Just finished a roughly 500 sq ft addition to expand/renovate kitchen, add mudroom, and add a big walk-in closet. Initially ballpark was 180k, probably could have kept it to 220k or so after layout was optimized and some additional structural issues had to be addressed, but I just couldn't stomach spending 200k+ and not getting what we really wanted in terms of function, finishes and appliances. So we ended up in the low 300s. I couldn't see spending 200k and putting in Ikea anything.

  • Milly Rey
    Original Author
    4 years ago
    last modified: 4 years ago

    I love IKEA's boxes. The hardware is top notch. One day, I will want to swap out some of the doors for an amazing bookmatched figured veneer, but that will be AFTER kids.

    And I'm not spending $300k. Lol. ;)

  • aprilneverends
    4 years ago

    ..following:)

  • PRO
    Anglophilia
    4 years ago

    This is a BIG project. I think you'll be lucky to do it for $200,000 if you go with high end appliances and finishes, a bit less if you do mid-range.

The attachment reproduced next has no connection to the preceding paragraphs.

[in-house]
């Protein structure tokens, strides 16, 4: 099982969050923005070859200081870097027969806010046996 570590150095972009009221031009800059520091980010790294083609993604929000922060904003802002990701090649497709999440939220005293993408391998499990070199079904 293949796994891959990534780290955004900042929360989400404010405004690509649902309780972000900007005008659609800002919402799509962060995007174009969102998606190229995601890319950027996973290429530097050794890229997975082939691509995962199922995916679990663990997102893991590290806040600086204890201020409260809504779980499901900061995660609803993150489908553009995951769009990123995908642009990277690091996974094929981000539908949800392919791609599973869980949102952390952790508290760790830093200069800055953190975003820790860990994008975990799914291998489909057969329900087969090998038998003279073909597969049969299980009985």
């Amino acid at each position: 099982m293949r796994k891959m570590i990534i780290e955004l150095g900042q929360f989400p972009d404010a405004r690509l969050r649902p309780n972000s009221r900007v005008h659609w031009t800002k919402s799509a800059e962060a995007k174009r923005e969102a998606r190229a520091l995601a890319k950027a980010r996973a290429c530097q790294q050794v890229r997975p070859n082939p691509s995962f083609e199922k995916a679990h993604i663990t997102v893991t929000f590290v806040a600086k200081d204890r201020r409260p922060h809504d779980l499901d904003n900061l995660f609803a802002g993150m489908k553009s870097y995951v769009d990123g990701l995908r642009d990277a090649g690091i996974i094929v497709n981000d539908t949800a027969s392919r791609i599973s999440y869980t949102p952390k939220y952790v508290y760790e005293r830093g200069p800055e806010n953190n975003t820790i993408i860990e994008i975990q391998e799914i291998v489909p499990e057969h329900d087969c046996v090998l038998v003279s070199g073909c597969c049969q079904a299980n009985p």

• PRO
    The Cook's Kitchen
    4 years ago

    Your categories don't go up high enough. :)

  • mobuddy89
    4 years ago

    Miley, are you moving ahead now that you have got a few bids? Or is the sticker shock having you save a bit more before proceeding?

    I appreciate you talking about costs. It is the one thing I find that is constantly missing here and on the TV shows.

    But I am going to guess $175K?

  • Milly Rey
    Original Author
    4 years ago
    last modified: 4 years ago

    I'm GCing but not DIYing. I've both GC'd and DIY'd before! :) It's going to be a slooooow build to save costs.

  • Milly Rey
    Original Author
    4 years ago
    last modified: 4 years ago

    Haha, Cook! You can make your own categories. :)

    I want to be clear that you can actually get things cheaper with the right GC if you're going super custom and specialized. They know the fabricators who can do amazing things. They have all kinds of trade relationships that I don't.

  • Milly Rey
    Original Author
    4 years ago
    last modified: 4 years ago

    First purchase: my modular sink! I saw The Galley sink and fell in lurve: http://thegalley.com/galley-video-highlights/

    THIS IS WHAT I NEED IN MY LIFE. I don't, however, need it for $6000, which. Is their price. Unless the sink is at least 36", it can't be a true workstation. Closer to 48" is better. So I found a bunch of sinks like it that are at least 36":

    Kohler

    Elkay

    Create Good Sinks

    Julien Smartstation

    Rutavi